We feel obliged to call out Selectman James Potter for turning his board’s public comment period Tuesday night into a miniature campaign event (see page 1).
As an incumbent running against finance committee Chairwoman Mary Jane Mastrangelo for a selectman seat, Mr. Potter took a bit of a coward’s route in criticizing Ms. Mastrangelo at length when he knew she could not respond to his accusations because of procedural rules, though she was present at the remote meeting.
After publicly vilifying Ms. Mastrangelo, Mr. Potter then requested that the board bring his rival into executive session to discuss the issues he raised.
The natural question is, why would Mr. Potter make this public outcry and then ask to go into a private conversation?
Granted, Mr. Potter also suggested the possibility of a public meeting to address his issues with Ms. Mastrangelo, but those steps should have been taken first. Chastising the finance committee chairwoman in the manner he chose should have been a last-resort measure. Ultimately, his one-sided screed proved to be “attack ad” campaigning at its worst.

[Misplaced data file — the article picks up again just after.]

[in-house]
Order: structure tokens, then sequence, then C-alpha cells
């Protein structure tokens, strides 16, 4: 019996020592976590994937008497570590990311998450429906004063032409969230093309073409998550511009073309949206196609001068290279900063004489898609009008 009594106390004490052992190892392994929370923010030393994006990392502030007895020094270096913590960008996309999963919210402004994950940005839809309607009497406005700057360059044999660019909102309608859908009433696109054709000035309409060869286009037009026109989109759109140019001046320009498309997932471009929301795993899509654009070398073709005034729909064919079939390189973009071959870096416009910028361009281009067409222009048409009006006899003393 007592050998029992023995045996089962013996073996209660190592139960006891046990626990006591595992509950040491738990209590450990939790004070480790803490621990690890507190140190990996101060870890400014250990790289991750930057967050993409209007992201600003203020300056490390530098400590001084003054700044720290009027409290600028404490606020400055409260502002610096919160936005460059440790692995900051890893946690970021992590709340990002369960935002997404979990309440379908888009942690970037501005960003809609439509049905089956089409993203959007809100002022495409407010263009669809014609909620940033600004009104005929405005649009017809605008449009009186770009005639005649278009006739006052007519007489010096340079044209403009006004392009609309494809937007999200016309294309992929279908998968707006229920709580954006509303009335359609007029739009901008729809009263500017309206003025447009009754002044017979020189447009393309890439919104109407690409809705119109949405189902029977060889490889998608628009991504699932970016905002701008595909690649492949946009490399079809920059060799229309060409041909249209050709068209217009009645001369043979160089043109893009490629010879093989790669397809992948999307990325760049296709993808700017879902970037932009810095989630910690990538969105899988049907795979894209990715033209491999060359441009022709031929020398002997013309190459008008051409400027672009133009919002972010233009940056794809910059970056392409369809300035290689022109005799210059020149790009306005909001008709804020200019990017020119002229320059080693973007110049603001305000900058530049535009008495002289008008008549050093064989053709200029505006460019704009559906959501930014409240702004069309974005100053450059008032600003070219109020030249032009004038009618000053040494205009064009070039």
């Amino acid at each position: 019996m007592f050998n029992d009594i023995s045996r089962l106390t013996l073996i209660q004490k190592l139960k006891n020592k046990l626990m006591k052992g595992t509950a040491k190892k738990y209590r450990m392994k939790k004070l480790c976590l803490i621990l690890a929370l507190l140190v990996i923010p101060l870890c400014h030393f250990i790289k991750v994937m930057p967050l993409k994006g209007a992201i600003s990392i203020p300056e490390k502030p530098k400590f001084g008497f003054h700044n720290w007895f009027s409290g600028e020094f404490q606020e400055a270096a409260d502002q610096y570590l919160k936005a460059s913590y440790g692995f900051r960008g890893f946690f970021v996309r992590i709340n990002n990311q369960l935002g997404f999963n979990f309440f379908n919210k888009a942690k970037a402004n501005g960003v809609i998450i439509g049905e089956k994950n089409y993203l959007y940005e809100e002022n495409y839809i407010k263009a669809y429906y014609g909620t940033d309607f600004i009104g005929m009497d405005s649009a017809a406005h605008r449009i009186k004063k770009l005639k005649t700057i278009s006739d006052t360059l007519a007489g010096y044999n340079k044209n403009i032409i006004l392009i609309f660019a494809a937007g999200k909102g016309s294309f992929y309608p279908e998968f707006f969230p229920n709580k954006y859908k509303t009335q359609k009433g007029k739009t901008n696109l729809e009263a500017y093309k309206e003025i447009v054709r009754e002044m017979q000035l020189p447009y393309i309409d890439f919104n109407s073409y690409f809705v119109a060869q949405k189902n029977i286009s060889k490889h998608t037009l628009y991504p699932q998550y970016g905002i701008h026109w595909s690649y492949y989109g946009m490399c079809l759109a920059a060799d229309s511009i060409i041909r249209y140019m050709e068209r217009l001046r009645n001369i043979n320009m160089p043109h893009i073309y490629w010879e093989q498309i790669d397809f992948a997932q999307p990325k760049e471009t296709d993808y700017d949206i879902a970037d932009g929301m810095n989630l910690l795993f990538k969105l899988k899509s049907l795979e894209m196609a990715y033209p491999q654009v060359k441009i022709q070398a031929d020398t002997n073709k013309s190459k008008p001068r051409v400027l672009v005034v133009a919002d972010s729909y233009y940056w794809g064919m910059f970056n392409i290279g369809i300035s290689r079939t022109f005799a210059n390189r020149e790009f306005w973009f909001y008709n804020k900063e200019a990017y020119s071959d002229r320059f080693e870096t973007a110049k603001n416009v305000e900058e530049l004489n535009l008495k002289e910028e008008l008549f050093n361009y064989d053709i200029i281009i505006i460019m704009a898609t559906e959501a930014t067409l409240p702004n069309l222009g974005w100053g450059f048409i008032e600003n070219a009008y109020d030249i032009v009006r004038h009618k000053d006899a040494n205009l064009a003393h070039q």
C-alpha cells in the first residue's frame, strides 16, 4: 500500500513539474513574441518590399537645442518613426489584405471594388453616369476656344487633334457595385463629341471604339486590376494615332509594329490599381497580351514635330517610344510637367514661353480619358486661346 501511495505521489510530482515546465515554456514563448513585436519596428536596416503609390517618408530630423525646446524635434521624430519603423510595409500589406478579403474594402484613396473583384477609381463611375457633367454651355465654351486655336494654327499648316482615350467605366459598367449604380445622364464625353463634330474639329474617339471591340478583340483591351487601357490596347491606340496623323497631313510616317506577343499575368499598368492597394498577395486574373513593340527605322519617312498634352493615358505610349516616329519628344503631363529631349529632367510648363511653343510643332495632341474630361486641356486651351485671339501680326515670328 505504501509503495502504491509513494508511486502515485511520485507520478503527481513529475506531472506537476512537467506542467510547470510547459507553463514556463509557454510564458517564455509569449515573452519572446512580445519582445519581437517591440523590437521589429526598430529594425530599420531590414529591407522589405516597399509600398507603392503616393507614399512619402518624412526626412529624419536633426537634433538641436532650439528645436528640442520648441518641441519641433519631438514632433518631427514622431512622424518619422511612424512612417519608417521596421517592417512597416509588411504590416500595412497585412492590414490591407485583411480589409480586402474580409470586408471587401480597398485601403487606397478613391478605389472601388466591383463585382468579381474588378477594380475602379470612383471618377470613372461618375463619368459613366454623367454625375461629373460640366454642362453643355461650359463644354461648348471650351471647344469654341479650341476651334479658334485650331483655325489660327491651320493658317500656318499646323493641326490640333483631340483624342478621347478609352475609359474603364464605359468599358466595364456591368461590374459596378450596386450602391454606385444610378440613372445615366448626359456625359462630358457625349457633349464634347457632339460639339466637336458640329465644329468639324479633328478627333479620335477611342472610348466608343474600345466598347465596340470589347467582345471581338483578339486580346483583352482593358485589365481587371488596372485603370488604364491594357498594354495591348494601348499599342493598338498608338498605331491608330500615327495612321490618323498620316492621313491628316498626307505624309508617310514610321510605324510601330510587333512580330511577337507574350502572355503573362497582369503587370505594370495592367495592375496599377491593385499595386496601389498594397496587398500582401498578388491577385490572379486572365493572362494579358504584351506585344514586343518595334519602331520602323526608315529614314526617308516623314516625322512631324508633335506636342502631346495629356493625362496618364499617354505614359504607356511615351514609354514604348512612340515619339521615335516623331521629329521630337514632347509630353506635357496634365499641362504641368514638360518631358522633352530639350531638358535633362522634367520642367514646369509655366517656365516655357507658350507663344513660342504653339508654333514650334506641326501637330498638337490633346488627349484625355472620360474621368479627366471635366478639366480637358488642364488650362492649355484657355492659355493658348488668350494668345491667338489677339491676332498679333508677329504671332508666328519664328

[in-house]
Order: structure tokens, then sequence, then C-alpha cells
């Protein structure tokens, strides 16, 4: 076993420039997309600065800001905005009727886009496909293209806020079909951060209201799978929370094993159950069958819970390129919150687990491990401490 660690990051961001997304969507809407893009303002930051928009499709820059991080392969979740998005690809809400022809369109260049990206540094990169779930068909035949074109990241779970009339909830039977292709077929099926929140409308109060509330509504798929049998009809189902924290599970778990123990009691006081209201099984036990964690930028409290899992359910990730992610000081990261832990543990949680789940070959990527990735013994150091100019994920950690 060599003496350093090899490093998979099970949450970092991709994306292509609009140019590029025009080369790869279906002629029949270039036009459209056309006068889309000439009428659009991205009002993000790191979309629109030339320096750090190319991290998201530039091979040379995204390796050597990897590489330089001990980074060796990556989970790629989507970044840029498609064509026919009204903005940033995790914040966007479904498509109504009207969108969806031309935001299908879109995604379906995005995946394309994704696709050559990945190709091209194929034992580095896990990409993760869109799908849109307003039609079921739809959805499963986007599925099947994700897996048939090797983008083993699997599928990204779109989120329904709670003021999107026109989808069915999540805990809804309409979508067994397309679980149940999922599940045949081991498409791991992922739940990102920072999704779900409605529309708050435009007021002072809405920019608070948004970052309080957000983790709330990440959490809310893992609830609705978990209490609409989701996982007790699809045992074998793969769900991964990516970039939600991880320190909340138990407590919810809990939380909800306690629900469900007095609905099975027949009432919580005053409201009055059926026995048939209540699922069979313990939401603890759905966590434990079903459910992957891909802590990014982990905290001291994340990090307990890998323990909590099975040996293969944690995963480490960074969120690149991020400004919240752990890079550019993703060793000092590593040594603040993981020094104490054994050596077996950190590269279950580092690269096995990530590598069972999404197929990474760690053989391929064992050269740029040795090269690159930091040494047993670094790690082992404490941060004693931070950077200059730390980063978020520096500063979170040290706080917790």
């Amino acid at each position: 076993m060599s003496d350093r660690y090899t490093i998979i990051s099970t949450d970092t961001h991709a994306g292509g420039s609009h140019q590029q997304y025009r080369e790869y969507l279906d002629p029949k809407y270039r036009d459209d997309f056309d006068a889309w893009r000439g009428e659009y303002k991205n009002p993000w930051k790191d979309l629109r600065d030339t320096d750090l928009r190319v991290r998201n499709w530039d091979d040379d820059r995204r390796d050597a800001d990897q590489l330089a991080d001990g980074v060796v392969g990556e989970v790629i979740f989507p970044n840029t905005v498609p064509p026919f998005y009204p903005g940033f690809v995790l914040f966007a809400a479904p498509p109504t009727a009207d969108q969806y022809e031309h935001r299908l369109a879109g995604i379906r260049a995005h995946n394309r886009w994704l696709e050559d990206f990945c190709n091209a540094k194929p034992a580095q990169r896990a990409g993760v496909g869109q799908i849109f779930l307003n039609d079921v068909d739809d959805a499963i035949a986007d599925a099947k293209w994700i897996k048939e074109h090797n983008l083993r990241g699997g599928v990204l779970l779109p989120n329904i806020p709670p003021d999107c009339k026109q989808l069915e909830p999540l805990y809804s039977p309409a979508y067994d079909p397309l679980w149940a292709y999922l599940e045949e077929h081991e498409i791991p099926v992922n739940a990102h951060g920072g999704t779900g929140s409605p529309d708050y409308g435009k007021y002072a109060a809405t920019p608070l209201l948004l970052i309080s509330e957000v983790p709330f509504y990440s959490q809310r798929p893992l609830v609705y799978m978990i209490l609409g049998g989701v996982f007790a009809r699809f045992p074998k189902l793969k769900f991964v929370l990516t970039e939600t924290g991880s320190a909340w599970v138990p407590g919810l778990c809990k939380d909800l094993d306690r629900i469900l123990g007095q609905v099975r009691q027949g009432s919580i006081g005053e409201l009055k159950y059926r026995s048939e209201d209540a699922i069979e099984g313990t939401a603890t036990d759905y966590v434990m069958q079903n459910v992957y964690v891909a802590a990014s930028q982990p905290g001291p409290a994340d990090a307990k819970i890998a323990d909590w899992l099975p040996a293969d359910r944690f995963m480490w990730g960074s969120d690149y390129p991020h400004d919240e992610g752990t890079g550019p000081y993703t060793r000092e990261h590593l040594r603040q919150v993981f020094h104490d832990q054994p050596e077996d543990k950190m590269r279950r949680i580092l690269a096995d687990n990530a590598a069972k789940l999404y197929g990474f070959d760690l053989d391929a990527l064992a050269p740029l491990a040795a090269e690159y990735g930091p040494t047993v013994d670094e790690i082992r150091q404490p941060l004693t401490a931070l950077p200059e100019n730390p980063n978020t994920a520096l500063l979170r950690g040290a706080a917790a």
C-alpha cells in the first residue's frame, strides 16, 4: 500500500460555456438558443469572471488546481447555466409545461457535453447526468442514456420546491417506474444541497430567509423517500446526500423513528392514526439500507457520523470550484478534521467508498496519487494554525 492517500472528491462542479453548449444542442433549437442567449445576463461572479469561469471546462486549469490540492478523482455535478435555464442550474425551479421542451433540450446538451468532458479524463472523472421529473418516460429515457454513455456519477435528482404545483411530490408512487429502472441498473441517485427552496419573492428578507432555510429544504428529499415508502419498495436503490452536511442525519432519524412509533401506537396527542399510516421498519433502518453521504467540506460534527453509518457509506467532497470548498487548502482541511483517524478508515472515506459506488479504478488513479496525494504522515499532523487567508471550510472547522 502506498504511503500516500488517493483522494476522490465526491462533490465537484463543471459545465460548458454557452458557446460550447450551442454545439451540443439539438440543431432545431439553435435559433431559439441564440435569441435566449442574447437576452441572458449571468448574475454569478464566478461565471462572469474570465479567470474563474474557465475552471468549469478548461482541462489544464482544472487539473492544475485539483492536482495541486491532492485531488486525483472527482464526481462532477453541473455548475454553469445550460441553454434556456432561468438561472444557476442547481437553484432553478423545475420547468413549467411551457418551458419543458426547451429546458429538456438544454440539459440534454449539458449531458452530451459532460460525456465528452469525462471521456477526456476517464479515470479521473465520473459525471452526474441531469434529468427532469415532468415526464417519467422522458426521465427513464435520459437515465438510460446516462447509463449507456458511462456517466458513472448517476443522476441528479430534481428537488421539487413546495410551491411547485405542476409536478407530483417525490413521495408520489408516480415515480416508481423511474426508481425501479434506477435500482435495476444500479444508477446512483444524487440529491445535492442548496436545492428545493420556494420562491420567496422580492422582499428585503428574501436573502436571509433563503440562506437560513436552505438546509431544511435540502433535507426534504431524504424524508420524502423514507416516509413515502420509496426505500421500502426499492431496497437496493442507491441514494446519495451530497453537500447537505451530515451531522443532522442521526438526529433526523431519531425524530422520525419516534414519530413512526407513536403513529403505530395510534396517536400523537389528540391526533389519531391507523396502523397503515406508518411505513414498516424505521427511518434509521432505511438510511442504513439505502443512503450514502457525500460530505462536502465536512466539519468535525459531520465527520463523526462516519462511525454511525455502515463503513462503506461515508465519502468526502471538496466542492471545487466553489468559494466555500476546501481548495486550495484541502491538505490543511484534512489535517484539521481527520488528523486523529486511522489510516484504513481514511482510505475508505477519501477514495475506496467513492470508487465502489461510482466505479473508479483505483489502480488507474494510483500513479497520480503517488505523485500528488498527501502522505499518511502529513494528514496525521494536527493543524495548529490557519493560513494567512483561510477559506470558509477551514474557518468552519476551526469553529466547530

It is also somewhat ironic that Mr. Potter would begin his tirade against Ms. Mastrangelo thus: “I have a few words tonight; you know, our politics at the national level have given us a lot of division; we need more positive energy, kindness, so I have had a lot of time to consider what the best path is to move forward, but after the last sewer meeting, I felt it was overdue to address the board.”
This is an admirable statement, but where were the kindness, unity and positivity during the incumbent’s comments?
Now, there is a fairly lengthy campaign season still ahead during which Ms. Mastrangelo will have time to respond to Mr. Potter’s allegations—and possibly to make some of her own, too.
But we hope neither candidate will choose to set up his or her soapbox during another public comment period at a selectmen’s meeting.
It is simply not the place for a stump speech.